Managed Democracy: Azerbaijan's Presidential Election

As the 2008 Presidential election in Azerbaijan approaches, I predict there will be a substantial amount of revisionism of what happened in the 2005 election. It's not hard to do -- so few people pay attention that it's easy for regime mouthpieces to say whatever they want without anyone challenging them -- and there's plenty to gain by persuading people who only hear what they want to hear that the election was quite democratic.

Azerbaijan's Ambassador to the U.S. wrote a letter to the NYT this week that provides good insight into the regime's talking points. He was responding to an excellent but sort of "duh" article a few weeks back by Chris Chivers called Seeking a Path in Democracy's Dead End.

"To clarify, President Ilham Aliyev issued two orders in 2005 calling on election officials to obey election laws and lifted a ban on public demonstrations. The government also fully supported the use of exit polls and the inking of voters’ fingers to prevent the practice of double-voting, both of which were historic firsts for the country.

Moreover, when the government learned of voting irregularities in 10 districts, it took the unprecedented step of annulling those ballots and holding new elections in those areas, as well as dismissing from their posts the officials responsible.

The road to democracy is a process, and Azerbaijan views it not as a “dead end” but as a doorway through which we step willingly."

I watched a lot of the "process" in 2005 and democratic wasn't the exactly the word that came to mind. I don't doubt Ilham Aliyev twice ordered officials to obey the law (a strange command, if you think about it, since it is their job), if by "obey the law" you mean "beating people in the street," "arresting some journalists" and "stealing a boatload of votes." My friend's BBC documentary "How To Start a Revolution," has some footage of some of the more compelling examples of what passes for "law obeying" during elections in Azerbaijan.

Bragging about participating in exit polls and finger inking is pretty disingenuous, since the government consented to the inking about two weeks before the election and hired its own exit pollster to dilute the impact of the non-government sponsored exit poll. It's impossible to administer an effective finger inking program (especially invisible ink) in such a short time and train precinct personnel in its usage, a point that I am certain was not lost on the regime. Accordingly, I saw people freely voting who had all five fingers inked on both hands. Both are very savvy moves, and indicative of little else but the government's desire to promote the perception of a democratic process and the willingness of the West to buy into the narrative.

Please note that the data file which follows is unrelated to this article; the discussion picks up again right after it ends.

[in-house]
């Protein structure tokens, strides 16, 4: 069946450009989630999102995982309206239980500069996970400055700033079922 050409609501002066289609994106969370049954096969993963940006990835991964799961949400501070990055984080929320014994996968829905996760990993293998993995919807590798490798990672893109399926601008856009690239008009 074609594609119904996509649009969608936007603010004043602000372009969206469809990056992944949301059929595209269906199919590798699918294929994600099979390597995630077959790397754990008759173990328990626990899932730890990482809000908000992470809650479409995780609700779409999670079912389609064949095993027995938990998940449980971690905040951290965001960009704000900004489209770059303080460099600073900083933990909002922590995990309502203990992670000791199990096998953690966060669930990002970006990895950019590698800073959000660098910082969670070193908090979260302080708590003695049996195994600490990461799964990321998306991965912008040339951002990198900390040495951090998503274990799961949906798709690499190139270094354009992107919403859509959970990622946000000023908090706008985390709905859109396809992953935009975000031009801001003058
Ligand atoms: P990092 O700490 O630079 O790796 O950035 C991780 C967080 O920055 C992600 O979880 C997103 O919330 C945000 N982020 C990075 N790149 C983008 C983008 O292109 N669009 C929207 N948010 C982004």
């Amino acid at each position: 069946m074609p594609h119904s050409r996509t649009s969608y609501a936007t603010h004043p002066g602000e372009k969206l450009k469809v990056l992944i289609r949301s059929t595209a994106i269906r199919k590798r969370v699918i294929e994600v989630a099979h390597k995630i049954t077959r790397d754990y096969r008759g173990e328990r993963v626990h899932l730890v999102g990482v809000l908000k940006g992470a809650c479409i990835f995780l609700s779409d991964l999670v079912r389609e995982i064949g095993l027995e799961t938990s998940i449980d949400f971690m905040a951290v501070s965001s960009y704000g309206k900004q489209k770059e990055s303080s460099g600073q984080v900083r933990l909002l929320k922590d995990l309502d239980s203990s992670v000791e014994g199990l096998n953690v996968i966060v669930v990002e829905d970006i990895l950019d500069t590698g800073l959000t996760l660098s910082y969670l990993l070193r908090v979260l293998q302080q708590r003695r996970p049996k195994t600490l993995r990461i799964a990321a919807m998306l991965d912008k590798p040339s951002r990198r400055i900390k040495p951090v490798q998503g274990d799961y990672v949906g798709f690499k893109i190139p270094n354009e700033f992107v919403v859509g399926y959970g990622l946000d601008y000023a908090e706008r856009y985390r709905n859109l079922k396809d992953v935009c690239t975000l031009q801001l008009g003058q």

The "annulling ballots" part is admirable, but only a small part of the story. In an effort to purge the 2005 election in Azerbaijan from my mind, I have blocked a lot of this out, but other people remember quite well. Thanks to Vugar Godjaev for refreshing my memory.

  • Zakatala district (ConEC #110): Arif Hajiyev of the Azadliq bloc won the election. President Aliyev dismissed governor of Zakatala District Vaqif Rahimov for alleged interference in the vote. The election results were annulled.
  • Sabirabad district: Panah Huseynov of Azadliq Bloc won the election and the President dismissed the ExCom (an Excom is a presidentially appointed governor).
  • Surakhani district: Ali Karimov of Azadliq bloc won this constituency. The President dismissed the ExCom and the election results were annulled.
  • A week after Election Day, the Prosecutors Office said four election officials were detained on suspicion of falsifying balloting results and abuse of office. These election officials were from Binagadi (ConEC #9) and Sumgait (ConEC #42) constituencies, where Azadlik Bloc’s Sardar Jalaloglu and Flora Karimova respectively won the elections

These are only the most cut-and-dried examples. There were multiple other constituencies where the USAID exit poll varied from official results, but within the margin of error of the poll, so it was hard to make an assessment. There were also plenty of protocols that showed monkey business. OSCE outlines this and other problems here.

The Aliyev regime is going to be making a lot of effort this year to demonstrate to the US and European partners that Azerbaijan is "democratic and lawful." We'll be keeping a watch out here. We specialize in lost causes.